Run-Time QoS Optimisation

Run-Time Application QoS Optimisation in Private or Public Data Centre Clouds

The availability, load, and throughput of hardware resources (CPU, storage, and network) can vary in unpredictable ways, so ensuring that cloud-hosted applications achieve performance targets can be difficult. Studies have proved that performance uncertainty is the chief technical obstacle to successful adoption of cloud computing. The recent very high-profile crash of Amazon EC2 cloud, which took down the  applications of many SMEs, is a salient example of unpredictability in cloud environments. Some applications were down for hours, others for days. Theoretically, the elasticity provided by cloud computing can accommodate even unexpected changes in capacity, adding hardware resources when needed, and reducing them during periods of low demand, but the decisions to adjust capacity must be made frequently, automatically, and accurately to be cost effective.

The failure or congestion of network links are sometimes inevitable, given the scale, dynamics, and complexity in cloud computing, the crash or malfunction of a hardware resource, changes in workload patterns, or overloading of a hardware resource. Worse still, hardware resource status can be changed intentionally through malicious external interference. To deal with exceptions in cloud computing, several reactive techniques  have been proposed. These techniques rely on monitoring the state of hardware resources (which host instances of software resources) and triggering hard-coded, pre-configured corrective actions (e.g. allocating a new instance of software resource) when some event occurs (e.g. utilization of host CPU resource reaches a certain threshold). Reactive techniques are not sufficient to ensure guaranteed performance in the event of variation in state of cloud resources.

To develop techniques that can dynamically predict and capture the relationship between an application performance targets, current hardware resource allocation and changes in workload patterns, in order to adjust resource configuration remains an open research problem. Overall, the integration of theoretical workload prediction, resource performance models and optimization techniques to effect an end-to-end automated provisioning process over cloud resources is a hitherto neglected research area.

Further Reading

1. K. Alhamazani, R. Ranjan, P. Jayaraman, K. Mitra, F. Rabhi, D. Georgakopulos, and L. Wang,  “Cross-Layer Multi-Cloud Real-Time Application QoS Monitoring and Benchmarking As-a-Service Framework,” IEEE Transactions on Cloud Computing, IEEE Computer Society. (Accepted April 2015, in press)

2. K. Alhamazani, Rajiv Ranjan, F. Rabhi, L. Wang and K. Mitra, “Cloud Monitoring for Optimizing the QoS of Hosted Applications”, 4th IEEE International Conference on Cloud Computing Technology and Science, December 2012, 6 Pages, IEEE Computer Society.[ERA  Ranked]

3. R. N. Calheiros, R. Ranjan, and R. Buyya, “Virtual Machine Provisioning Based on Analytical Performance and QoS in Cloud Computing Environments“, 40th International Conference on Parallel Processing (ICPP 2011), Taipei, Taiwan, September 13-16, 2011, IEEE Computer Society. [ERA A Ranking]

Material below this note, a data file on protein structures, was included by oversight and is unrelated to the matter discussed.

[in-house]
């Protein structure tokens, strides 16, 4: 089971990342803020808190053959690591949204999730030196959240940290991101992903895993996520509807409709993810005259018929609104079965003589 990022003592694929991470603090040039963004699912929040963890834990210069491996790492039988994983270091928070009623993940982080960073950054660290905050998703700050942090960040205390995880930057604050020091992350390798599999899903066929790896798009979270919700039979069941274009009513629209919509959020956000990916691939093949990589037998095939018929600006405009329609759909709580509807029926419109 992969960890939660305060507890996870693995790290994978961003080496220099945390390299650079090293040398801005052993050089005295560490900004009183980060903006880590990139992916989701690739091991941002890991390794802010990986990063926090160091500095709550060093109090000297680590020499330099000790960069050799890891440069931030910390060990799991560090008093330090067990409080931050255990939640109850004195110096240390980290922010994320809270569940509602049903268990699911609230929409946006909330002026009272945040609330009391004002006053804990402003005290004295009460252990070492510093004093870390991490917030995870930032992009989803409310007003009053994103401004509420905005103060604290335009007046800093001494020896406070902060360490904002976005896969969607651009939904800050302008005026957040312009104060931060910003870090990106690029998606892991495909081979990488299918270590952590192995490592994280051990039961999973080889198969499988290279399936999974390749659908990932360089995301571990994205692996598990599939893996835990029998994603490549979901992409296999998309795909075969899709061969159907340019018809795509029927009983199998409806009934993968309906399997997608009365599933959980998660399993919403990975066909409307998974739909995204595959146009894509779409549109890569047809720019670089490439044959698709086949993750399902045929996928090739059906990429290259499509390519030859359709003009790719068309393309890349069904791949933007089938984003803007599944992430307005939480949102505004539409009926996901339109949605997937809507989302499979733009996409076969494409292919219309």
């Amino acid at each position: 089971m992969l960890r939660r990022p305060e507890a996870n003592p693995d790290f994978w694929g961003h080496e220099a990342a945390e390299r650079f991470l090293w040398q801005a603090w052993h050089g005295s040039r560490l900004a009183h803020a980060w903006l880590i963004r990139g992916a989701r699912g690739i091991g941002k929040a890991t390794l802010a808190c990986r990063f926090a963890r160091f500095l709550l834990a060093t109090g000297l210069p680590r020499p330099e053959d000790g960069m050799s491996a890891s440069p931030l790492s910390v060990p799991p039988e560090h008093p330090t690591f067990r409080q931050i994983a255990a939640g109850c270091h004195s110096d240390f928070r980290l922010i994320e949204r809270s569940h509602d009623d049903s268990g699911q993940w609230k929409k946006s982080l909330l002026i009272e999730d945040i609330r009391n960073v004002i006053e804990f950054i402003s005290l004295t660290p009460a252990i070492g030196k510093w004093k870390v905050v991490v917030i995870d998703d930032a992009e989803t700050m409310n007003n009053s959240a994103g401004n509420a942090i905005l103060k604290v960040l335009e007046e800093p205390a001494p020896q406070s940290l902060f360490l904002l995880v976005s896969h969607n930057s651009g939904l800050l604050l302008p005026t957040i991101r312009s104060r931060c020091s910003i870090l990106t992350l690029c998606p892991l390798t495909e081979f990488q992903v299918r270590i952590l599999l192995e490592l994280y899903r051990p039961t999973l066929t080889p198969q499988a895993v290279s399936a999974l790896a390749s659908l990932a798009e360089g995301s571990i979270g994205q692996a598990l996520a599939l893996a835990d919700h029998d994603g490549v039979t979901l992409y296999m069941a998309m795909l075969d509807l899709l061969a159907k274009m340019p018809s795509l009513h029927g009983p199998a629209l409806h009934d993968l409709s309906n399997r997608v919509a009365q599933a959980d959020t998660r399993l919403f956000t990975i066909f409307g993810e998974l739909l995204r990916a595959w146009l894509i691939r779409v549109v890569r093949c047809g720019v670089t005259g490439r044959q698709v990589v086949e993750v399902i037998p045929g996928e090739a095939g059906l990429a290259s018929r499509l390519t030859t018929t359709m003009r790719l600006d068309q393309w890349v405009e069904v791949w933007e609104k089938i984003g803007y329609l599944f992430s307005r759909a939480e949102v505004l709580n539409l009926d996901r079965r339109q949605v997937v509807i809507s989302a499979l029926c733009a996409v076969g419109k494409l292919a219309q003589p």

4. R. Buyya, R. Ranjan, and R. N. Calheiros, “InterCloud: Utility-Oriented Federation of Cloud Computing Environments for Scaling of Application Services”. Proceedings of the 10th International Conference on Algorihtms and Architectures for Parallel Processing (ICA3PP 2010), Busan, Korea, March, 2010.[ERA B Ranking, Keynote Paper]

5. R. Ranjan and L. Zhao, “Peer-to-Peer Service Provisioning in Cloud Computing Environments”, Journal of Supercomputing, special issue of ICCSA2009 (Guest Editor: David Taniar), OCT 2011, 20 Pages, Springer Verlag, Invited Paper, In Press, doi: 10.1007/s11227-011-0710-5. [ERA B Ranking, ISI impact factor: 0.91]

6. R. Ranjan, R. Buyya, and M. Parashar, “Special Section on Autonomic Cloud Computing: Technologies, Services, and Applications”, In the Journal of Concurrency and Computation: Practice and Experience (CCPE), Volume 24, Issue 9, Pages 935–937, 25 June 2012, Wiley Press, doi: 10.1002/cpe.1865. [ERA A Ranked Journal, ISI impact factor: 0.84]  

7. M. Rahman, Md. Hassan, R. Ranjan, and R.Buyya, “Adaptive Workflow Scheduling in Dynamic Grid and Cloud Computing Environment”, Special Issue on Workflow Management in Service and Cloud Computing, In the Journal of Concurrency and Computation: Practice and Experience, Published online: 4 MAR 2013, DOI:  10.1002/cpe.3003, Wiley Press. [ERA A Ranked Journal, ISI impact factor: 0.84 ]      

8.  A. Guabtni, R. Ranjan, F. Rabhi, “A Workload-driven Approach to Database Query Processing in the Cloud”, In the Journal of Supercomputing, Volume 63, Issue 3, March 2013, Pages 722-736, Springer Netherlands, Press, doi: 10.1007/s11227-011-07. [ERA B Ranking, ISI impact factor: 0.91]

9. Zheng Li, Liam O’Brien, He Zhang, and Rajiv Ranjan, “Applying Design of Experiments (DOE) to Performance Evaluation of Commercial Cloud Services”, International Journal of Grid and High Performance Computing (IJGHPC), IGI Global Publisher, Accepted May 2013. [ACM Digital Library and DBLP Indexed]

10. C. Yang, J. Liu, R. Ranjan, W. Shih, and C. Lin, “On Construction of Heuristic QoS Bandwidth Management in Clouds”, In the Journal of Concurrency and Computation: Practice and Experience (CCPE), Wiley Press, Accepted: June  2013.  [ERA A Journal, ISI impact factor: 0.84]

11. R. Ranjan, R. Buyya, and S. Nepal, “Model-driven Provisioning of Application Services in Hybrid Computing Environments”, Future Generation Computer Systems Journal,  Volume 29, Issue 5, July 2013, Pages 1211–1215, Elsevier Press. [ERA A Journal, ISI impact factor 1.978]

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